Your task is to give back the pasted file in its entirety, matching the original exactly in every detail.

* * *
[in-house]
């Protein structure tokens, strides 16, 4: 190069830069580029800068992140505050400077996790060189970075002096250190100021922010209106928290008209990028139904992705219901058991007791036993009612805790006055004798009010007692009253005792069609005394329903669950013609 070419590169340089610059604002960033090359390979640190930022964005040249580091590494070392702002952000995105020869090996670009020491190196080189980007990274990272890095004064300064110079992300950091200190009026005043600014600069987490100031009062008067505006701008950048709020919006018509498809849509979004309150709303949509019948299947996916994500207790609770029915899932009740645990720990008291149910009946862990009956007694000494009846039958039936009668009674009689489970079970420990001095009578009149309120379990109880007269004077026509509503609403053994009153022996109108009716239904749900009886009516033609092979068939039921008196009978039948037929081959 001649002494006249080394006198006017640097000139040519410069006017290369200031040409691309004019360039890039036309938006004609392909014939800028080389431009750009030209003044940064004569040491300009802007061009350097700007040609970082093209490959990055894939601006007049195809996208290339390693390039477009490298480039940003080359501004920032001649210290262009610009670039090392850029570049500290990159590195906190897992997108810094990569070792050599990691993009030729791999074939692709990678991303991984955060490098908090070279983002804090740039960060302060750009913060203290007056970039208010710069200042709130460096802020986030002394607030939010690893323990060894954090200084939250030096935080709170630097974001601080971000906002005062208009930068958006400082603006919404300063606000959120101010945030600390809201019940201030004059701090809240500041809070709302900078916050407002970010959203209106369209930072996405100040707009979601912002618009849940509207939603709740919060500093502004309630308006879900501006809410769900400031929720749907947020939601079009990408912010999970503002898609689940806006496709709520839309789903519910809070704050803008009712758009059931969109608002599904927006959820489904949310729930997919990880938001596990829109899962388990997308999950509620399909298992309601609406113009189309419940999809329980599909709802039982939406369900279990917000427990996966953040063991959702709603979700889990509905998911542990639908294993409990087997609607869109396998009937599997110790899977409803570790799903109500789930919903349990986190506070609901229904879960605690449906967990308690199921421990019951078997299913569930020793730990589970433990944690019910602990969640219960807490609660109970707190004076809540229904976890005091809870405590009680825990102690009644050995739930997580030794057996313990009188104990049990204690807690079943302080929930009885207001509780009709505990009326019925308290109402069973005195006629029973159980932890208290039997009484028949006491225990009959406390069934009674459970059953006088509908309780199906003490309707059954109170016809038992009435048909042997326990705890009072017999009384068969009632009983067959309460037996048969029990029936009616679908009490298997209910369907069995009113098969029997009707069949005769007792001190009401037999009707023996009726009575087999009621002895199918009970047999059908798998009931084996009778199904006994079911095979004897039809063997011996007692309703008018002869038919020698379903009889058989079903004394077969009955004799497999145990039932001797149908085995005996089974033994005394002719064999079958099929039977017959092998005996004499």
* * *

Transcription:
[in-house]
């Protein structure tokens, strides 16, 4: 190069830069580029800068992140505050400077996790060189970075002096250190100021922010209106928290008209990028139904992705219901058991007791036993009612805790006055004798009010007692009253005792069609005394329903669950013609 070419590169340089610059604002960033090359390979640190930022964005040249580091590494070392702002952000995105020869090996670009020491190196080189980007990274990272890095004064300064110079992300950091200190009026005043600014600069987490100031009062008067505006701008950048709020919006018509498809849509979004309150709303949509019948299947996916994500207790609770029915899932009740645990720990008291149910009946862990009956007694000494009846039958039936009668009674009689489970079970420990001095009578009149309120379990109880007269004077026509509503609403053994009153022996109108009716239904749900009886009516033609092979068939039921008196009978039948037929081959 001649002494006249080394006198006017640097000139040519410069006017290369200031040409691309004019360039890039036309938006004609392909014939800028080389431009750009030209003044940064004569040491300009802007061009350097700007040609970082093209490959990055894939601006007049195809996208290339390693390039477009490298480039940003080359501004920032001649210290262009610009670039090392850029570049500290990159590195906190897992997108810094990569070792050599990691993009030729791999074939692709990678991303991984955060490098908090070279983002804090740039960060302060750009913060203290007056970039208010710069200042709130460096802020986030002394607030939010690893323990060894954090200084939250030096935080709170630097974001601080971000906002005062208009930068958006400082603006919404300063606000959120101010945030600390809201019940201030004059701090809240500041809070709302900078916050407002970010959203209106369209930072996405100040707009979601912002618009849940509207939603709740919060500093502004309630308006879900501006809410769900400031929720749907947020939601079009990408912010999970503002898609689940806006496709709520839309789903519910809070704050803008009712758009059931969109608002599904927006959820489904949310729930997919990880938001596990829109899962388990997308999950509620399909298992309601609406113009189309419940999809329980599909709802039982939406369900279990917000427990996966953040063991959702709603979700889990509905998911542990639908294993409990087997609607869109396998009937599997110790899977409803570790799903109500789930919903349990986190506070609901229904879960605690449906967990308690199921421990019951078997299913569930020793730990589970433990944690019910602990969640219960807490609660109970707190004076809540229904976890005091809870405590009680825990102690009644050995739930997580030794057996313990009188104990049990204690807690079943302080929930009885207001509780009709505990009326019925308290109402069973005195006629029973159980932890208290039997009484028949006491225990009959406390069934009674459970059953006088509908309780199906003490309707059954109170016809038992009435048909042997326990705890009072017999009384068969009632009983067959309460037996048969029990029936009616679908009490298997209910369907069995009113098969029997009707069949005769007792001190009401037999009707023996009726009575087999009621002895199918009970047999059908798998009931084996009778199904006994079911095979004897039809063997011996007692309703008018002869038919020698379903009889058989079903004394077969009955004799497999145990039932001797149908085995005996089974033994005394002719064999079958099929039977017959092998005996004499």